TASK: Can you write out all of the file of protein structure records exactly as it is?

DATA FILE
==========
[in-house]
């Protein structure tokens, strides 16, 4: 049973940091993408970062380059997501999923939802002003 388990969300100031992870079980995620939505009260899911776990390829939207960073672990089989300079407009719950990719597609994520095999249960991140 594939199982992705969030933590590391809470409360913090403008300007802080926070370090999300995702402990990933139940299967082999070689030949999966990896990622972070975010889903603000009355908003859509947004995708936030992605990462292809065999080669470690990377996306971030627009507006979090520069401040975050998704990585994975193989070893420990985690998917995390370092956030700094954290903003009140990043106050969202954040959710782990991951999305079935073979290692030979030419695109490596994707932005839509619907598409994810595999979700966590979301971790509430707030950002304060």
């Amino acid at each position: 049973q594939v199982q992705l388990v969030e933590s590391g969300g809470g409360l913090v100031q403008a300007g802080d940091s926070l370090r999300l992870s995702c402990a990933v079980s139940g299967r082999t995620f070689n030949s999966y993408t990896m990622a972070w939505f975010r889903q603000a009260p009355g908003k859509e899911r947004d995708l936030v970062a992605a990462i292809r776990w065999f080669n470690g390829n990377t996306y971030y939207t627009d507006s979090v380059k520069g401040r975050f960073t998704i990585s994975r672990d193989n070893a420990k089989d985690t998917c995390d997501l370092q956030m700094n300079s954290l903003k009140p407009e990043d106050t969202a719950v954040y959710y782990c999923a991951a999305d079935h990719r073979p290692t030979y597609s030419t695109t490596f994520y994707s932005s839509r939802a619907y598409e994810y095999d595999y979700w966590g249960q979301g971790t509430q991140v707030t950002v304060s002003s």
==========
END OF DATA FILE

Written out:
[in-house]
């Protein structure tokens, strides 16, 4: 049973940091993408970062380059997501999923939802002003 388990969300100031992870079980995620939505009260899911776990390829939207960073672990089989300079407009719950990719597609994520095999249960991140 594939199982992705969030933590590391809470409360913090403008300007802080926070370090999300995702402990990933139940299967082999070689030949999966990896990622972070975010889903603000009355908003859509947004995708936030992605990462292809065999080669470690990377996306971030627009507006979090520069401040975050998704990585994975193989070893420990985690998917995390370092956030700094954290903003009140990043106050969202954040959710782990991951999305079935073979290692030979030419695109490596994707932005839509619907598409994810595999979700966590979301971790509430707030950002304060």
């Amino acid at each position: 049973q594939v199982q992705l388990v969030e933590s590391g969300g809470g409360l913090v100031q403008a300007g802080d940091s926070l370090r999300l992870s995702c402990a990933v079980s139940g299967r082999t995620f070689n030949s999966y993408t990896m990622a972070w939505f975010r889903q603000a009260p009355g908003k859509e899911r947004d995708l936030v970062a992605a990462i292809r776990w065999f080669n470690g390829n990377t996306y971030y939207t627009d507006s979090v380059k520069g401040r975050f960073t998704i990585s994975r672990d193989n070893a420990k089989d985690t998917c995390d997501l370092q956030m700094n300079s954290l903003k009140p407009e990043d106050t969202a719950v954040y959710y782990c999923a991951a999305d079935h990719r073979p290692t030979y597609s030419t695109t490596f994520y994707s932005s839509r939802a619907y598409e994810y095999d595999y979700w966590g249960q979301g971790t509430q991140v707030t950002v304060s002003s």